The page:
Star Wars leads charge as Sky gears up for an attack on its empire
Sky Cinema and eSports projects launched to counter threats from entertainment rivals Netflix, Amazon and BT
Sky’s jewel in its movie deal crown, Star Wars: The Force Awakens, deals with a new threat to the galaxy far, far away. Closer to home, within the media constellation that contains Sky, new threats are emerging to the pan-European broadcaster, and spurring it into action.
Earlier this month the company announced Sky Movies would rebrand as Sky Cinema. Days later it announced an investment in eSports. The two moves exemplified twin concerns occupying Sky – cementing its role as a premium pay-TV channel and adapting to new tastes and consumption habits. On paper, Sky’s business has never been healthier. Across the five countries it operates in since its British arm acquired the Sky Deutschland and Sky Italia offshoots (UK, Ireland, Italy, Germany and Austria), it has around 21 million subscribers and annual revenues of about £11bn. It has a combined programming budget of £4.9bn which goes on premium deals such as its recently renewed and extended arrangement with Game of Thrones maker HBO and the retention of rights to show football from Germany’s Bundesliga.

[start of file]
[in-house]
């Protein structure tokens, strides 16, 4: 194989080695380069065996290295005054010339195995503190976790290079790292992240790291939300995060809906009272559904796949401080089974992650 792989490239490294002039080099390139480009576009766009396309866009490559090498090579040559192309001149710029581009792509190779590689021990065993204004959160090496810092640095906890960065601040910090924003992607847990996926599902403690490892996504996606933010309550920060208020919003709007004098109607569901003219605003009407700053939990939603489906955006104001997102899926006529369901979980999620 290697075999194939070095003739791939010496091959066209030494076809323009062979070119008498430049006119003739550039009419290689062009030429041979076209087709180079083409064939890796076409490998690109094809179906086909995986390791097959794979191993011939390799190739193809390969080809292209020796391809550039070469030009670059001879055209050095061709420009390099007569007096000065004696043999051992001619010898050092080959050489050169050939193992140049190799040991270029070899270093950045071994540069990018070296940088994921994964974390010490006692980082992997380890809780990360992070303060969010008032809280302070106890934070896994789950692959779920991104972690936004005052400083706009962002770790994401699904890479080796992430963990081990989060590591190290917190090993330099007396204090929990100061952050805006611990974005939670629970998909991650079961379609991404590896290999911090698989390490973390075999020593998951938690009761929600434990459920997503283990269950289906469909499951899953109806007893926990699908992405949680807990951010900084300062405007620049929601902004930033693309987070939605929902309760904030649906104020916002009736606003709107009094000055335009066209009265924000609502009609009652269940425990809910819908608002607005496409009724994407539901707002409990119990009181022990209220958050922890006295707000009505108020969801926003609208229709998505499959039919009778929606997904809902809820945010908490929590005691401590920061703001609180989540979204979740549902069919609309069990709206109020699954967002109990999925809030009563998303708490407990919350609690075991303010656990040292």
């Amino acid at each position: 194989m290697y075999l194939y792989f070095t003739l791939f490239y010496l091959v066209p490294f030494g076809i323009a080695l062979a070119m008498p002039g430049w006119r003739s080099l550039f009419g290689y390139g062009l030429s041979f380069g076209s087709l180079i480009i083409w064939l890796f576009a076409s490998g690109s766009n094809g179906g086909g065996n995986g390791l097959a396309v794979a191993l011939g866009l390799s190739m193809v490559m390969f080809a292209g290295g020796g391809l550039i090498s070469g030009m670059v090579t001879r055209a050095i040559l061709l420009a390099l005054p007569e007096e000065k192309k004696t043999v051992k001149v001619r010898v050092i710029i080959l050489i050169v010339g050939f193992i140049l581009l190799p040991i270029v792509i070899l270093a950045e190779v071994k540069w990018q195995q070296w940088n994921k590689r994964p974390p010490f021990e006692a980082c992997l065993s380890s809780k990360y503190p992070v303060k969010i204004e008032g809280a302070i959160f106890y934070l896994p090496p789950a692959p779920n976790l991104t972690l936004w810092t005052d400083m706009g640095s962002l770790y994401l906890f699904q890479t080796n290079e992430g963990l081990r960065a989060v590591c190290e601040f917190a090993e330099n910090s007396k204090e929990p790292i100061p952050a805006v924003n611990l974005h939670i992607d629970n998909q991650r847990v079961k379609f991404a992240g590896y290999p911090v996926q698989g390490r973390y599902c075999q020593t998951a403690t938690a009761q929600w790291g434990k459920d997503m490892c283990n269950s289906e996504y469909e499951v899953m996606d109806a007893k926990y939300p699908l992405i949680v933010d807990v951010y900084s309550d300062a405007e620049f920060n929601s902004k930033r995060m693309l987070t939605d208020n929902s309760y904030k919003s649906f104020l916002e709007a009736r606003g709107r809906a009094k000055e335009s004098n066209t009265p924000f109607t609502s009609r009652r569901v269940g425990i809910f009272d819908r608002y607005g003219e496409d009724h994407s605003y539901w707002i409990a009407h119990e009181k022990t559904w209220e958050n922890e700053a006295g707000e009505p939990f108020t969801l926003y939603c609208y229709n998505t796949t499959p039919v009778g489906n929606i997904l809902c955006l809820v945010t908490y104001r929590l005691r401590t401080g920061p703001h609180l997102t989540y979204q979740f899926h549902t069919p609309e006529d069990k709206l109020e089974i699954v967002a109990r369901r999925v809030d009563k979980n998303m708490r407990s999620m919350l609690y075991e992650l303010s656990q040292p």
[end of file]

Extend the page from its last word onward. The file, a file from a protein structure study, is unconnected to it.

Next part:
Recently added to those have been a new licensing deal with CBS Showtime, which allows it to air the Damian Lewis vehicle Billions, and Sky continues to invest in original programming such as Jude Law’s new series The Young Pope. In technology terms it has rolled out its premium home entertainment system Sky Q, and is also extending its telecoms business from broadband into mobile with a tie-up with O2.
Then there is that Sky Cinema rebrand, which will see it air a new premiere every day, including forthcoming films in the world’s biggest blockbuster franchises from Marvel, DC and, of course, Star Wars.
The overarching impression is of a media business in an expansionist, imperial phase. And yet at the unveiling of Sky Cinema there were clear hints that the impetus behind all this activity is as much to do with the threats it faces as its position of strength.
“Sky has been kind of known for not really acknowledging the competition,” says Ted Hall, IHS Technology’s television research director, “but it did mention Netflix and Amazon, mainly to point out that Sky has a very strong presence in each of the release windows beyond cinema before Netflix and Amazon get access to movies.
“It did point out that there is some overlap between Sky Movies and Netflix customers – one third of Sky Movies customers also take either Netflix or Amazon. You could spin either way, you could say either Sky’s not doing enough to convince customers it’s a one-stop shop for movies or say these are movie fans and they want access in all kinds of windows.” …
… read on at theguardian.com